Once you have completed all of the above, you will need to come up with a range of designs for either an Interior or Fashion Design Collection. These will need to be quite varied.

You must use your imagination here and stay true to the theme of this project ‘Decades of Design’.

Think about:

Are you coming up with a range of suitable ideas or are you struggling to come up with suitable designs? How will your research help and inspire you?

MUSEUM VISITS:

It will be very important for you to visit two museums in London during the half term before this project starts, you would have been given this information in the first half term. The museums are V&A and The British Museum, the main areas worth visiting at the V&A are: 20th Century Fashion; Jewellery; and South East Asia. The main sections at The British Museum sections to visit are: Living & Dying and Africa; Egyptian section; and Jewellery.

When you are at the museum you need to do some drawings, take photos and really observe the sections well as you will need to write up a museum research report for this project.

In your report you will need to think about:

How have these helped you with your own understanding of fashion/textiles design?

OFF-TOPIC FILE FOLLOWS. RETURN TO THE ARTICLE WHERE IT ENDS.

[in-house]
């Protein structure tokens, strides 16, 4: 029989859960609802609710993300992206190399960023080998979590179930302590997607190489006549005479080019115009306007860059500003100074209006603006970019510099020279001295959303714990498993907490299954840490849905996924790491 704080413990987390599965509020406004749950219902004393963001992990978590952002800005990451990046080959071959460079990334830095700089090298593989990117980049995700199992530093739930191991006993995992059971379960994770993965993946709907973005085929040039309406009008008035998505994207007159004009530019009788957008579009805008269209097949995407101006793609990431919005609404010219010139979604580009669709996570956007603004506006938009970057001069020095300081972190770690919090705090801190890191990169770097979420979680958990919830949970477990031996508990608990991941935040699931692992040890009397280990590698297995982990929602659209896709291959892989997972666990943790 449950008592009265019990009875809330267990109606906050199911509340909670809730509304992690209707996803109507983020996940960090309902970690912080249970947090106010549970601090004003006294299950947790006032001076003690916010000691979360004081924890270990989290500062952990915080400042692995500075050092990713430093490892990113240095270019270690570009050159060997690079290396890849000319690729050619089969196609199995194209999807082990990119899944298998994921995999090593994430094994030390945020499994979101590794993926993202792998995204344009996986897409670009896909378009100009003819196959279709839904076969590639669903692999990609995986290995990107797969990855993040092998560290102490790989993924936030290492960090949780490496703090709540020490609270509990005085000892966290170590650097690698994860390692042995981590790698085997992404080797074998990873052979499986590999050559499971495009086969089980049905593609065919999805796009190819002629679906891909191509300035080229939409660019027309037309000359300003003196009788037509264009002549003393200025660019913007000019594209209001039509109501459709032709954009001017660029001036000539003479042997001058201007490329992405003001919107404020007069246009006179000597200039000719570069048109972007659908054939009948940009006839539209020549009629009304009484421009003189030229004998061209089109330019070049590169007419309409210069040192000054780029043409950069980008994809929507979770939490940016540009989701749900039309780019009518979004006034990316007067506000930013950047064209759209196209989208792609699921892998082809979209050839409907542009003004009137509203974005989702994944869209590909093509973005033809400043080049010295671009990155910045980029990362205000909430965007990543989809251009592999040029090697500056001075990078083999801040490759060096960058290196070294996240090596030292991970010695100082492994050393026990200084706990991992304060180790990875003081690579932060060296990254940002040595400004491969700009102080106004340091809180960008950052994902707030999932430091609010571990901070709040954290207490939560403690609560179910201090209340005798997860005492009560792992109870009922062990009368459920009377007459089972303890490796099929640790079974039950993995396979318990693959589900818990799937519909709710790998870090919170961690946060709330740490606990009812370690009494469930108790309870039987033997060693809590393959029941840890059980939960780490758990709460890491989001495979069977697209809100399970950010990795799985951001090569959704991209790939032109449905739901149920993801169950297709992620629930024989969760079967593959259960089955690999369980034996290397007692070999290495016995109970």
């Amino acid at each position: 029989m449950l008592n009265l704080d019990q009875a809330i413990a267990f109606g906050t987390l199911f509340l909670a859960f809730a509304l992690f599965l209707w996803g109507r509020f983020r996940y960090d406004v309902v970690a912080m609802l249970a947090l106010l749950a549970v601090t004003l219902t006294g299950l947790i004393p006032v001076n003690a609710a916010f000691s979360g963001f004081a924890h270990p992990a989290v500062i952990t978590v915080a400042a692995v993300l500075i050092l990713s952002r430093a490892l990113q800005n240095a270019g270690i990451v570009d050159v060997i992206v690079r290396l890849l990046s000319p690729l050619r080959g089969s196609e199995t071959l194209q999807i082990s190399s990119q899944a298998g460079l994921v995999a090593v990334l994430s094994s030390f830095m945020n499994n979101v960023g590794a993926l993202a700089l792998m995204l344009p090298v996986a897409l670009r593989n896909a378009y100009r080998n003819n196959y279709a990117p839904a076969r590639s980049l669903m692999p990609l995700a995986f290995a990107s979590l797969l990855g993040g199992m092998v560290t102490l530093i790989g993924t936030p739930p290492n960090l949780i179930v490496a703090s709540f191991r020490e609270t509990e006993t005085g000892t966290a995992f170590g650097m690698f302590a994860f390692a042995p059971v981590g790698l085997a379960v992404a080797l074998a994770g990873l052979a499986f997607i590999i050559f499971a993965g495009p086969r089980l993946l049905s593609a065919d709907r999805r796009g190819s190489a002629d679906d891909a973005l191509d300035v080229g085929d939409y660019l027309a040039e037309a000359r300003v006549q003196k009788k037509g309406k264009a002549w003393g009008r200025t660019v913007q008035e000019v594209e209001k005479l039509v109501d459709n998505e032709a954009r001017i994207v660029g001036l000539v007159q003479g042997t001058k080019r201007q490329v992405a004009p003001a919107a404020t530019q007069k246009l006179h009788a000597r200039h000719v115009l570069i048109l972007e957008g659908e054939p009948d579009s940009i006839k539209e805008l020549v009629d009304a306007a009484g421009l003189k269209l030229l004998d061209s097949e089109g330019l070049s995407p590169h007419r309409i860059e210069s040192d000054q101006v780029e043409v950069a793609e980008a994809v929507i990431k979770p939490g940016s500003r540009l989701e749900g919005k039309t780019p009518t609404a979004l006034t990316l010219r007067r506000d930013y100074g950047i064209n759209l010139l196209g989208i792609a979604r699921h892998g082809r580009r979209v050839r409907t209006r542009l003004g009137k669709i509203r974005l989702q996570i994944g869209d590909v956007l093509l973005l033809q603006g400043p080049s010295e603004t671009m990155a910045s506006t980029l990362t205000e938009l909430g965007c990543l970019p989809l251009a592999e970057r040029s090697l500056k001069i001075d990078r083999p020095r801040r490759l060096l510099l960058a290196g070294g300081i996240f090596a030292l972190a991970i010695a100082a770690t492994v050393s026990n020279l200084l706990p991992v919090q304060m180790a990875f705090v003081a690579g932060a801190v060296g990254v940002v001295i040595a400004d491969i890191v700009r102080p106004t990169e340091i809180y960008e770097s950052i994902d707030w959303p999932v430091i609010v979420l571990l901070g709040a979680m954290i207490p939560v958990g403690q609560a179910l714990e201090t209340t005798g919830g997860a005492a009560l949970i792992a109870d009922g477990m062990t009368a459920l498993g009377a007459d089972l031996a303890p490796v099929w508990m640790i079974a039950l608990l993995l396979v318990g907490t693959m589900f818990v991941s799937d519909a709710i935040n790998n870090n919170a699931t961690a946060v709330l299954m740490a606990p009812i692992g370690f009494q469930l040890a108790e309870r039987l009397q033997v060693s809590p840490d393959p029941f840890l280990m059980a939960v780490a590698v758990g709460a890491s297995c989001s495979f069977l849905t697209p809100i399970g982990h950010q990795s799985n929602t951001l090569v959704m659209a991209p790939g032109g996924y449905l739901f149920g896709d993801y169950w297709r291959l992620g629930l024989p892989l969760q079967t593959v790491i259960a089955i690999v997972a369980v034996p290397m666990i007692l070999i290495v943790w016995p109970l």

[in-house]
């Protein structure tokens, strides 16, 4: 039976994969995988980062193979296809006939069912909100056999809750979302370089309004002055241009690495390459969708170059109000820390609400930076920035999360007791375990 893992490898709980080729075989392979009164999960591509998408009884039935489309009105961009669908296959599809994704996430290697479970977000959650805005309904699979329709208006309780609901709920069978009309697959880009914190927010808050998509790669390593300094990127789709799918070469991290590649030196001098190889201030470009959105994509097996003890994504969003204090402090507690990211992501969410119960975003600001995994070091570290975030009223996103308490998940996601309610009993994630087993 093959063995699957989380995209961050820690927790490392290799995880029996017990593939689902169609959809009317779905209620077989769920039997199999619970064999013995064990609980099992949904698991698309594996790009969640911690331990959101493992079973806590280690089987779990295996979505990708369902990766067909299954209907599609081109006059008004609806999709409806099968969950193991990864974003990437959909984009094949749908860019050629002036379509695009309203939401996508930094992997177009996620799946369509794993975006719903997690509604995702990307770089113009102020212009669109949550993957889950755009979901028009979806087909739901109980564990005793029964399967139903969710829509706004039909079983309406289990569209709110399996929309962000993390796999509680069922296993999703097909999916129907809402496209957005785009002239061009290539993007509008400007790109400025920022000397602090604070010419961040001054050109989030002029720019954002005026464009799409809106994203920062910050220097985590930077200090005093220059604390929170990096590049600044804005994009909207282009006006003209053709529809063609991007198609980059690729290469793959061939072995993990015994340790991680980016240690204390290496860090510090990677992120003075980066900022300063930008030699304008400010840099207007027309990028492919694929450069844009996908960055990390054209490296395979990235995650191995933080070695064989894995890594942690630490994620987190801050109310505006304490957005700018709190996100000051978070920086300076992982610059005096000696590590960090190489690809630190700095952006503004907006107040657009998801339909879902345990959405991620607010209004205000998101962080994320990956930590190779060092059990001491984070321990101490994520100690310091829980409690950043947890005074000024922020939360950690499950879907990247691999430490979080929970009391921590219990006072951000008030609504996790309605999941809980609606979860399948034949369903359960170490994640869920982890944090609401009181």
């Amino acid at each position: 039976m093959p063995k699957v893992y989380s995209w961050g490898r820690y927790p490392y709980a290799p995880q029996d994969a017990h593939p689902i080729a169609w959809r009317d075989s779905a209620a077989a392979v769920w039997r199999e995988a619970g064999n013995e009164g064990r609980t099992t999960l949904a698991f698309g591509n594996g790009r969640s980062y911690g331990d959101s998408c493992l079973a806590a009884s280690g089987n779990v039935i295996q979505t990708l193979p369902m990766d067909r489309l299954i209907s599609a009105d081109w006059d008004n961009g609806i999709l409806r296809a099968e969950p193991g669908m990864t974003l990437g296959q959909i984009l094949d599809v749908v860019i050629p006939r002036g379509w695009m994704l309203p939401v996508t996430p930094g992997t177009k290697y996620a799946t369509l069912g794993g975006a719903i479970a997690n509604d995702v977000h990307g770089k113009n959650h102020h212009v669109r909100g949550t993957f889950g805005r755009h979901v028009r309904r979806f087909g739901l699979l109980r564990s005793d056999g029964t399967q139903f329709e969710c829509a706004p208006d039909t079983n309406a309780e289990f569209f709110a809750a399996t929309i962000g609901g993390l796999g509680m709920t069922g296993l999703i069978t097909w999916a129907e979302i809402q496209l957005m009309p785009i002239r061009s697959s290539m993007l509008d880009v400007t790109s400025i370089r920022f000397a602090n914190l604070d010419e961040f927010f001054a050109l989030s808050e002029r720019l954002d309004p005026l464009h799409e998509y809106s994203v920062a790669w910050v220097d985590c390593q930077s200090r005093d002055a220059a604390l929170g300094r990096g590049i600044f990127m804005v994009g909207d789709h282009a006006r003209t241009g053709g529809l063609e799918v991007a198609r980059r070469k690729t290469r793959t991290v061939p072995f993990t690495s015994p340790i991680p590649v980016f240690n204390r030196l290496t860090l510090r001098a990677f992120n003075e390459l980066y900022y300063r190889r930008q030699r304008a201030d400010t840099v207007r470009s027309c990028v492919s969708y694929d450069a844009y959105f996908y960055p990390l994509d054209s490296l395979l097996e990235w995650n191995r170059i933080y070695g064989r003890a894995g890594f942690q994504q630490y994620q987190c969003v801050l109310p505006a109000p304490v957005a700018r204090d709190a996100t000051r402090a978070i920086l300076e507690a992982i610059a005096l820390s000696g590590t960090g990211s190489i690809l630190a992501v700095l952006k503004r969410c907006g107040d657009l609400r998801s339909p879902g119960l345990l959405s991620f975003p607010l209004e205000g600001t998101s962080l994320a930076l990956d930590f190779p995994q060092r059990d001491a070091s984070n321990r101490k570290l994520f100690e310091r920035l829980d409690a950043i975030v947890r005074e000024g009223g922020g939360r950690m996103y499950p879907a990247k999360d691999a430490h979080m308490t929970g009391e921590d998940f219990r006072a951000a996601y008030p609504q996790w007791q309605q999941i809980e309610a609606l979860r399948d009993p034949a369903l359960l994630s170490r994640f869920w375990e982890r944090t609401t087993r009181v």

What did you find useful and interesting about the visits?

FINAL SAMPLE & FINAL FASHION / ACCESSORY ILLUSTRATED DESIGN

You will use your Initial & Developed Sample to help create your Final Sample, this will be developed thoroughly and you are in control of which surface decoration techniques you will use. Your Final Illustrated Design will be developed from your design collection and will need to incorporate your Final Sample Design on it. You will be taken through some exemplar work to help with this task. All this work will need to be mounted and evaluated.

Final Garment

You will have manufactured a skirt / waistcoat / adult garment inspired through surface decoration by your chosen Decade of the 20th Century. The surface design will highlight all the research; samples; and designs you have

selected throughout your project.

PROJECT EVALUATION

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Term 2a; 2b;

3a; & 3b

but during frees/after school etc.

Good luck and let’s get going!...

Jan’21 – May’21 – Exam Project [40% Project]